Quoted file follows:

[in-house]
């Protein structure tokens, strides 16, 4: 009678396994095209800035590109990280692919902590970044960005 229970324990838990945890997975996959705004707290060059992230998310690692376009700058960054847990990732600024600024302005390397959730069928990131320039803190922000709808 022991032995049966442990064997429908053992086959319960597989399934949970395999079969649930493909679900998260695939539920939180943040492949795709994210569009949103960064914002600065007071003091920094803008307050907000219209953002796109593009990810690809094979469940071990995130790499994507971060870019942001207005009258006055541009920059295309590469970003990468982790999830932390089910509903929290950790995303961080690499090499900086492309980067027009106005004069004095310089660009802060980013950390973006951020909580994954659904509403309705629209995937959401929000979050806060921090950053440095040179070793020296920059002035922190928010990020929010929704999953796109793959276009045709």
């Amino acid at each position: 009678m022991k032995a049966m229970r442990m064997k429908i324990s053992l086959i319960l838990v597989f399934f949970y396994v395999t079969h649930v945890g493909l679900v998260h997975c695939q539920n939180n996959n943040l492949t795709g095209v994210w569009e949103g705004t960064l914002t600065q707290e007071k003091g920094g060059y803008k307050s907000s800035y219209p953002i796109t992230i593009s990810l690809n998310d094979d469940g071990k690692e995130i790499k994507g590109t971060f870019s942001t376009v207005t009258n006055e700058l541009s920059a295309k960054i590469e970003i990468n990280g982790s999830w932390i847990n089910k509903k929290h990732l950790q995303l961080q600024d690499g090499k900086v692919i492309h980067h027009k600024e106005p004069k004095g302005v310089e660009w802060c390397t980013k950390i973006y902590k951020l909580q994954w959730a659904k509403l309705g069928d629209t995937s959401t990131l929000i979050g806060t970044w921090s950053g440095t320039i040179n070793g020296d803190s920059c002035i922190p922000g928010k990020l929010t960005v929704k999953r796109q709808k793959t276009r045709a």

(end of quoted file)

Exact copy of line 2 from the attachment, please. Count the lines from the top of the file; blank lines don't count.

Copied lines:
């Protein structure tokens, strides 16, 4: 009678396994095209800035590109990280692919902590970044960005 229970324990838990945890997975996959705004707290060059992230998310690692376009700058960054847990990732600024600024302005390397959730069928990131320039803190922000709808 022991032995049966442990064997429908053992086959319960597989399934949970395999079969649930493909679900998260695939539920939180943040492949795709994210569009949103960064914002600065007071003091920094803008307050907000219209953002796109593009990810690809094979469940071990995130790499994507971060870019942001207005009258006055541009920059295309590469970003990468982790999830932390089910509903929290950790995303961080690499090499900086492309980067027009106005004069004095310089660009802060980013950390973006951020909580994954659904509403309705629209995937959401929000979050806060921090950053440095040179070793020296920059002035922190928010990020929010929704999953796109793959276009045709």